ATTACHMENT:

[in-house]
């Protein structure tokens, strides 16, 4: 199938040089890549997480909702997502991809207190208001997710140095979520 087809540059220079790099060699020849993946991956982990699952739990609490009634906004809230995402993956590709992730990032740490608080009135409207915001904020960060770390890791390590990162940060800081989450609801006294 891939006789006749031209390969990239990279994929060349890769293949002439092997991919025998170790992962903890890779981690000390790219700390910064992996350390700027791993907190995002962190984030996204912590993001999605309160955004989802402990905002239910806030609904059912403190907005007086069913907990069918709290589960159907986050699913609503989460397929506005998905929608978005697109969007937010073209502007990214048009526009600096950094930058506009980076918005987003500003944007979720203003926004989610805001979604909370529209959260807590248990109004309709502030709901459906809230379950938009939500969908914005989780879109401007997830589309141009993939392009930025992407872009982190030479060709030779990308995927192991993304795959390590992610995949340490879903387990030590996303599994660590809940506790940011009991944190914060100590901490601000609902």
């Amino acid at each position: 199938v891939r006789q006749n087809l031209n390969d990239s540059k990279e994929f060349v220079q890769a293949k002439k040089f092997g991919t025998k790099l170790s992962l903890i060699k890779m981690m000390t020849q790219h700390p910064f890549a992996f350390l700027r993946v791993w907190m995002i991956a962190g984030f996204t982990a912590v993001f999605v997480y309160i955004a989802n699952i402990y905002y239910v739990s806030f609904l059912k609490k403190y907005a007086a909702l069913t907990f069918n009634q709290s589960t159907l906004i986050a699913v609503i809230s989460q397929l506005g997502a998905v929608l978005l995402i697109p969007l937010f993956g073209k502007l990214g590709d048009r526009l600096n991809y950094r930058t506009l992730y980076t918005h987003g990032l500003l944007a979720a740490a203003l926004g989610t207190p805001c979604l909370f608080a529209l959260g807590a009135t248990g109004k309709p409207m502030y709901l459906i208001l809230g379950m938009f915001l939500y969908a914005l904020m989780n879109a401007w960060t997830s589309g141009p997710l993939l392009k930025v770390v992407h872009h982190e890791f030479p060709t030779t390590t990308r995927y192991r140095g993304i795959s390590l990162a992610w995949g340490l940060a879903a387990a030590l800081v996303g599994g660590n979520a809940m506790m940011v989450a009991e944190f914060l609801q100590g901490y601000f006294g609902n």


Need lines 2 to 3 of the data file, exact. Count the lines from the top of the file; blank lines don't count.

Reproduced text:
């Protein structure tokens, strides 16, 4: 199938040089890549997480909702997502991809207190208001997710140095979520 087809540059220079790099060699020849993946991956982990699952739990609490009634906004809230995402993956590709992730990032740490608080009135409207915001904020960060770390890791390590990162940060800081989450609801006294 891939006789006749031209390969990239990279994929060349890769293949002439092997991919025998170790992962903890890779981690000390790219700390910064992996350390700027791993907190995002962190984030996204912590993001999605309160955004989802402990905002239910806030609904059912403190907005007086069913907990069918709290589960159907986050699913609503989460397929506005998905929608978005697109969007937010073209502007990214048009526009600096950094930058506009980076918005987003500003944007979720203003926004989610805001979604909370529209959260807590248990109004309709502030709901459906809230379950938009939500969908914005989780879109401007997830589309141009993939392009930025992407872009982190030479060709030779990308995927192991993304795959390590992610995949340490879903387990030590996303599994660590809940506790940011009991944190914060100590901490601000609902």
């Amino acid at each position: 199938v891939r006789q006749n087809l031209n390969d990239s540059k990279e994929f060349v220079q890769a293949k002439k040089f092997g991919t025998k790099l170790s992962l903890i060699k890779m981690m000390t020849q790219h700390p910064f890549a992996f350390l700027r993946v791993w907190m995002i991956a962190g984030f996204t982990a912590v993001f999605v997480y309160i955004a989802n699952i402990y905002y239910v739990s806030f609904l059912k609490k403190y907005a007086a909702l069913t907990f069918n009634q709290s589960t159907l906004i986050a699913v609503i809230s989460q397929l506005g997502a998905v929608l978005l995402i697109p969007l937010f993956g073209k502007l990214g590709d048009r526009l600096n991809y950094r930058t506009l992730y980076t918005h987003g990032l500003l944007a979720a740490a203003l926004g989610t207190p805001c979604l909370f608080a529209l959260g807590a009135t248990g109004k309709p409207m502030y709901l459906i208001l809230g379950m938009f915001l939500y969908a914005l904020m989780n879109a401007w960060t997830s589309g141009p997710l993939l392009k930025v770390v992407h872009h982190e890791f030479p060709t030779t390590t990308r995927y192991r140095g993304i795959s390590l990162a992610w995949g340490l940060a879903a387990a030590l800081v996303g599994g660590n979520a809940m506790m940011v989450a009991e944190f914060l609801q100590g901490y601000f006294g609902n």